Data, phone adds drive Time Warner Cable's Q2 profit
Time Warner Cable was able to post higher second-quarter earnings this morning due to the addition of more phone and data customers, as well as increased ad revenues, but it did see its video subscriber numbers decline.
Time Warner Cable's net income rose to $342 million, or 95 cents per share, from $316 million, or 89 cents per share, in the same quarter a year ago. The company's revenue increased 5.8 percent to $4.73 billion from $4.47 billion. According to a Thomson Reuters survey, analysts on average had forecast a net income of 93 cents per share on revenue of $4.68 billion.
"I'm very pleased with our performance in the second quarter, highlighted by accelerated revenue growth in our advertising and commercial businesses, steady revenue increases in our residential subscription operations and particularly strong free cash flow growth," Time Warner Cable CEO Glen Britt said. "Through our consistent focus on the fundamentals – better understanding our customers' needs and improving the efficiency of our operations – we continue to deliver attractive financial results and create value for our shareholders."
Time Warner Cable's free cash declined 14 percent to $571 million. Time Warner Cable has been spending more money on its DOCSIS 3.0 rollouts this year, as well as planning for additional switched digital video deployments.
The nation's second-largest cable operator added 85,000 residential data customers for the quarter that ended June 30 and 63,000 home phone customers.
Time Warner Cable's Internet revenue increased by 9.7 percent to $1.23 billion, while phone revenue rose by 7.2 percent to $505 million. Data subscribers paid an average of $42.88 per month, which was a 3.3 increase, but phone subscribers paid $38.64, which was down slightly.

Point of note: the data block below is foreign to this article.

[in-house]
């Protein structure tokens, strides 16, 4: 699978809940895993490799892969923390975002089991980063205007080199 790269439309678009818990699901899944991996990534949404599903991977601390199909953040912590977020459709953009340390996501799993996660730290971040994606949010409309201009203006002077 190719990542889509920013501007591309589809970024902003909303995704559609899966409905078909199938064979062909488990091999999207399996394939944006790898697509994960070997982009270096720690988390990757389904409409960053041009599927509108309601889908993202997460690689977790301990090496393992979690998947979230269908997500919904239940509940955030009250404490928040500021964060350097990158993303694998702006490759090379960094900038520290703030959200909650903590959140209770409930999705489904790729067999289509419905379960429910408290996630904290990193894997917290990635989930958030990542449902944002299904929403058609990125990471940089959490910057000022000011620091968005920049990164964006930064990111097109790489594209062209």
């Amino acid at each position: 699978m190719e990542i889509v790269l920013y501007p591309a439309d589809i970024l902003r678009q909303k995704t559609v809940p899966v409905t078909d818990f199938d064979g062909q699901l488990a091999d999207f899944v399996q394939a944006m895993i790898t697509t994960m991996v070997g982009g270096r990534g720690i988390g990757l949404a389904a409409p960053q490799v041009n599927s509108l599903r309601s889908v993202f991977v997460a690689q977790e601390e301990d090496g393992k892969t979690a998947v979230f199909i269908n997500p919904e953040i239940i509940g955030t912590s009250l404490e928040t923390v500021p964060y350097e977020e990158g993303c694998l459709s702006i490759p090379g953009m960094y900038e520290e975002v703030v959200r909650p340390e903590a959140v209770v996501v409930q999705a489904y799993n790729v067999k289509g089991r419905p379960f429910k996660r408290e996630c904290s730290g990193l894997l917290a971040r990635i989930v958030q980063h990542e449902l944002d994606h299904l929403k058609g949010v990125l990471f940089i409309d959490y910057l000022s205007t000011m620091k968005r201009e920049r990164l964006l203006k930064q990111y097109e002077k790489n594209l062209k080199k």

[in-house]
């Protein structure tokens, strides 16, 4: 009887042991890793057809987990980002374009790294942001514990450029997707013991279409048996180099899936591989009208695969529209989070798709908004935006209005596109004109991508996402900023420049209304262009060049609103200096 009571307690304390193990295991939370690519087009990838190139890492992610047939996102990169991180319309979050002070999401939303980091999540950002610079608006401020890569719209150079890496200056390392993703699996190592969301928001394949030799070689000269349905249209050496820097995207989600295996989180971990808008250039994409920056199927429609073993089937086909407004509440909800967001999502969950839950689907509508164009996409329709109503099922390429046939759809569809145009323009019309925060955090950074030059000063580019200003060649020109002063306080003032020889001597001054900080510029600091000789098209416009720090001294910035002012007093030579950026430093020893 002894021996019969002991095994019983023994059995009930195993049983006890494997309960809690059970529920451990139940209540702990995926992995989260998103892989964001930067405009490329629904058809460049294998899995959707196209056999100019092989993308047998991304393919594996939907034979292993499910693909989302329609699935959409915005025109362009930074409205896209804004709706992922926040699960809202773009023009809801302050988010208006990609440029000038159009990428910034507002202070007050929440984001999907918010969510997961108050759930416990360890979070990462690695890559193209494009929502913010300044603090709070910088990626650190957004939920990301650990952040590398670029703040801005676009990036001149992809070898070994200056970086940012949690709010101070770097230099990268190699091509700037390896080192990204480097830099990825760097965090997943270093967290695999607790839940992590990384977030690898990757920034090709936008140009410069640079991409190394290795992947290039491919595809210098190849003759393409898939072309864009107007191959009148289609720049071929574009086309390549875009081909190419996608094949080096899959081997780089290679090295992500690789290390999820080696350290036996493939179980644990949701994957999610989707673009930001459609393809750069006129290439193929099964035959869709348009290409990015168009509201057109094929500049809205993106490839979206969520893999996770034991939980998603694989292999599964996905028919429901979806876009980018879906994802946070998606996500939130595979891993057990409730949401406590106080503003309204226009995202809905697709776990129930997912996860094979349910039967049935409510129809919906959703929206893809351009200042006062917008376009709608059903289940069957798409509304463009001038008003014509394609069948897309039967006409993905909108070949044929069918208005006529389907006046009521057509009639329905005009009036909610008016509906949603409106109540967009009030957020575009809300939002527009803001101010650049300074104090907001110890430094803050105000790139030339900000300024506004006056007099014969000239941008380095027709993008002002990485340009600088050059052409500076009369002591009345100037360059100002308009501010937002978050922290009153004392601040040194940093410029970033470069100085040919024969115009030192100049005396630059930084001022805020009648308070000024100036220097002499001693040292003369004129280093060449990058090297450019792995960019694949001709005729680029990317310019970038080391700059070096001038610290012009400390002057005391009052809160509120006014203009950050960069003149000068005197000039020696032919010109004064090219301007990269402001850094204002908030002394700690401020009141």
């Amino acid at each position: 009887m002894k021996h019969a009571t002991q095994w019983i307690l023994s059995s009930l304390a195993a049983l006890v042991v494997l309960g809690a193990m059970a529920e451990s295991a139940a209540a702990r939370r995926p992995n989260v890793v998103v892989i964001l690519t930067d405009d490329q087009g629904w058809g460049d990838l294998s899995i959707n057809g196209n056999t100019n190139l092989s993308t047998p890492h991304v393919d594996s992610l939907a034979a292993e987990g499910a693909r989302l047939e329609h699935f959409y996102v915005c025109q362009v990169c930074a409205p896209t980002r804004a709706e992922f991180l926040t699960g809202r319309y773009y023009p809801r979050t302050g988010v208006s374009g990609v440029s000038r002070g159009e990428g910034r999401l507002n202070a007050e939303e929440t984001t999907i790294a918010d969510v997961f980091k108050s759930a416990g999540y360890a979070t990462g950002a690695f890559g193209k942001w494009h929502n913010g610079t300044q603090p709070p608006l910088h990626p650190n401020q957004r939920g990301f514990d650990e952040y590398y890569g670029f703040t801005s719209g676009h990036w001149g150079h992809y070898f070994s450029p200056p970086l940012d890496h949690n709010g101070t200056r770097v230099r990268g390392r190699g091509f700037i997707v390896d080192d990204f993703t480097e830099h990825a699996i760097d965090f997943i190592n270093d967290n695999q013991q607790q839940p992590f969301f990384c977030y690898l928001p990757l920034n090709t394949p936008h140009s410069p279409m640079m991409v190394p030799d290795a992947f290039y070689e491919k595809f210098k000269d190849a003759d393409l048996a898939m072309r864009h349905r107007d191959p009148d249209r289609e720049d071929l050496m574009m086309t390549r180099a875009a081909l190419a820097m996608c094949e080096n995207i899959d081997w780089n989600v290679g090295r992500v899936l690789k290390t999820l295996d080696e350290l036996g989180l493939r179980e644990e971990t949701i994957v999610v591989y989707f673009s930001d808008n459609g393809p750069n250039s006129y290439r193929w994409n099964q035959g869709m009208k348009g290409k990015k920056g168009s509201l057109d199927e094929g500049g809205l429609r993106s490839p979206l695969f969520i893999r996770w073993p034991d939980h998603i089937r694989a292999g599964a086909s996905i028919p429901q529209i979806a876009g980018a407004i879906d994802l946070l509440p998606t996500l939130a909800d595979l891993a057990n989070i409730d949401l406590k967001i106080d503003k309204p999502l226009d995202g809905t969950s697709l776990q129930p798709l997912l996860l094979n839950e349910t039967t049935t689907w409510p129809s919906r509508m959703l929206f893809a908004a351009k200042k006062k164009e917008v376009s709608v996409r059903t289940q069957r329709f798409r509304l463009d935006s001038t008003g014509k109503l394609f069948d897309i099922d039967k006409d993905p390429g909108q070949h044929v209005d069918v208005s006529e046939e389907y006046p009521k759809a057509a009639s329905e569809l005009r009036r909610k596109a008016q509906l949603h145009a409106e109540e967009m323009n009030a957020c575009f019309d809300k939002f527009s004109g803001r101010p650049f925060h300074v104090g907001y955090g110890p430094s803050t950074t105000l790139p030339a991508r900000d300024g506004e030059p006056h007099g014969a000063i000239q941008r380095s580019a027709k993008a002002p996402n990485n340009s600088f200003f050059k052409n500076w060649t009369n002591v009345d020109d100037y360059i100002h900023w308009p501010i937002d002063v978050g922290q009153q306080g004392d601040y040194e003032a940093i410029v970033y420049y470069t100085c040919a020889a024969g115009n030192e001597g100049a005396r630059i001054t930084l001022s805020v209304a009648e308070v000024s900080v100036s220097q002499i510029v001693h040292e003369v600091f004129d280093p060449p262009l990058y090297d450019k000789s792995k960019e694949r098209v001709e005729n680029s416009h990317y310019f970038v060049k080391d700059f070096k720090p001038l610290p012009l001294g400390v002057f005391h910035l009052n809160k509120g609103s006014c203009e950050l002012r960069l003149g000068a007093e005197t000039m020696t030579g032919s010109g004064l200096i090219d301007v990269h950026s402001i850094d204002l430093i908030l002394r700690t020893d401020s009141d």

Time Warner Cable ended the second quarter with 9.2 million residential data subscribers and 4.3 million residential phone customers.
On the video side, Time Warner Cable followed the trend of seasonal declines in video customers with its loss of 111,000 subscribers.
Despite the loss of video subscribers, Time Warner Cable's video revenues increased slightly from $2.7 billion in the same quarter a year ago to $2.78 billion, thanks to 50,000 more digital video subscribers, higher rates, increased DVR rentals and more video-on-demand sales.
On average, Time Warner Cable's video customers paid $72.56 per month, which was a 5.2 percent increase from a year ago. The cable operator finished the second quarter with 12.7 million video subscribers.
On the advertising front, Time Warner Cable's revenues increased by 24 percent to $216 million with increases across all categories, but most significantly from automotive and political ad spending.
Time Warner Cable's commercial subscription revenues increased 20 percent due to increases in data subscriber, cellular backhaul and metro Ethernet revenues.